Did Microsoft Lie About NSA Skype Spying? Evidence Suggests They Did
First, the facts: Since acquiring Skype in 2011, Microsoft has moved away from the VoIP client's original distributed node method of organization in favor of a smaller number of 'supernodes.' The company justified these changes by claiming that the supernode architecture would improve software rollout speeds and efficient communication. They may well have done so, but a centralized system is intrinsically easier to spy on than a decentralized one. A year after buying Skype, Microsoft was granted a patent on "legal intercept" technology that's explicitly designed to allow a company to make a silent copy of a voIP stream. Is that patent proof that Microsoft deployed such a system for snooping on Skype? No. But Skype's terms of service explicitly allow for such a process.
In March of this year, after intense pressure, Microsoft finally agreed to reveal data on government requests for Skype information. The report revealed that the PC version of Skype is fully encrypted (the tablet/phone version isn't) and implied that the total amount of content released was quite small in relation to the amount of content requested. That's true -- but Microsoft's report claims that it never handed any content over to the United States government from Skype. The NSA report paints a different picture. According to it, Skype joined the program in early 2011, well before the Microsoft purchase. We've already discussed the fact that the gag letters from the FISA court could make it legally impossible for Microsoft to acknowledge that it had ever received such requests for data. As far as the system is concerned, those requests never happened.
If that's true, it means the company's tranparency and privacy report is a sham. Microsoft may have avoided disclosing the data its users were most interested in, out of fear that the NSA would react poorly to any public disclosure. Unlike other companies, like Google, which made it clear that there were directives in play that it couldn't talk about, Microsoft chose to perpetuate the myth that Skype remained beyond the reach of governments.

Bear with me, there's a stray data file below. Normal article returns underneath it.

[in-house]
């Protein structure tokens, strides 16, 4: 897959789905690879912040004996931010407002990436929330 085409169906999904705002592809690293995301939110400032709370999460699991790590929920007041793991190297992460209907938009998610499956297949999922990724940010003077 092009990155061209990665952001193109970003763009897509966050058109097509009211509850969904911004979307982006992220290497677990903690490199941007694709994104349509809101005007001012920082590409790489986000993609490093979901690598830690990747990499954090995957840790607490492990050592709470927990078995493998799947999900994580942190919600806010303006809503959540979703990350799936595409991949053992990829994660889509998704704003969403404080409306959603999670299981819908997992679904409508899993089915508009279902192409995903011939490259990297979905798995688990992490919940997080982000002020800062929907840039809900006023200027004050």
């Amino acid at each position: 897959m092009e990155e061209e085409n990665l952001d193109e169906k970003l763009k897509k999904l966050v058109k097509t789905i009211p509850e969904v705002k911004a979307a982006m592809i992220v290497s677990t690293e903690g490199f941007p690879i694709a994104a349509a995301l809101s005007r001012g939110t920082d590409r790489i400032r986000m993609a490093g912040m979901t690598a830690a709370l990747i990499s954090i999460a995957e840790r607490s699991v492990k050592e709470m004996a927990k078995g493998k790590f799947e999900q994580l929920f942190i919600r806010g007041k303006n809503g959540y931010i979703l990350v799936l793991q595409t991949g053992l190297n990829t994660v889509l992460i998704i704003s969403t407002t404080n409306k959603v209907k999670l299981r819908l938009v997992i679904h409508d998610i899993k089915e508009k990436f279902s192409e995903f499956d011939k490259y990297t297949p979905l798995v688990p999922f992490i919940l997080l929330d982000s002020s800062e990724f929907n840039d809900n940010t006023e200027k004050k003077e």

We're Back To Oversight
Does this reflect poorly on Microsoft? In a sense, yes. It's inconceivable to believe that the NSA successfully compelled Verizon, Google, and other companies to turn over data and yet has no visibility into Skype -- a program which has been identified as a major thorn in the side of organizations like the FBI. Instead, what's far more likely is that Microsoft simply ommitted those requests from its reporting.
Google has chosen to fight such requests head-on, a move that's laudable, but also opens the company up to the possibility of either indirect punishment or even a lawsuit from the federal government in the event that its efforts are defeated. Yes, Google gets points on this for being more willing to stand up to the government, but getting stuck on that point is like arguing over who filled sandbags more effectively during the middle of a Mississippi flood. The problem isn't the sand -- it's the river.
Ok, now, nobody's allowed to pee for at least a week
Microsoft took the safest path with NSA disclosures. In doing so, it perpetuated a false claim about Skype. But when the alternative is risking serious federal lawsuits and the courts have proven unwilling to take the government to task over expansive claims of national security. In a situation where the judiciary is giving full legal cover to the actions of the NSA and FBI and both major parties are loudly advocating such measures as necessary components of the War on Terror, it's difficult to argue that Microsoft should be the trailblazer. Redmond, perhaps adopting a 'better late than never' strategy, has joined Twitter in calling for greater transparency in disclosing when the government has asked for data and what information it's required to hand over.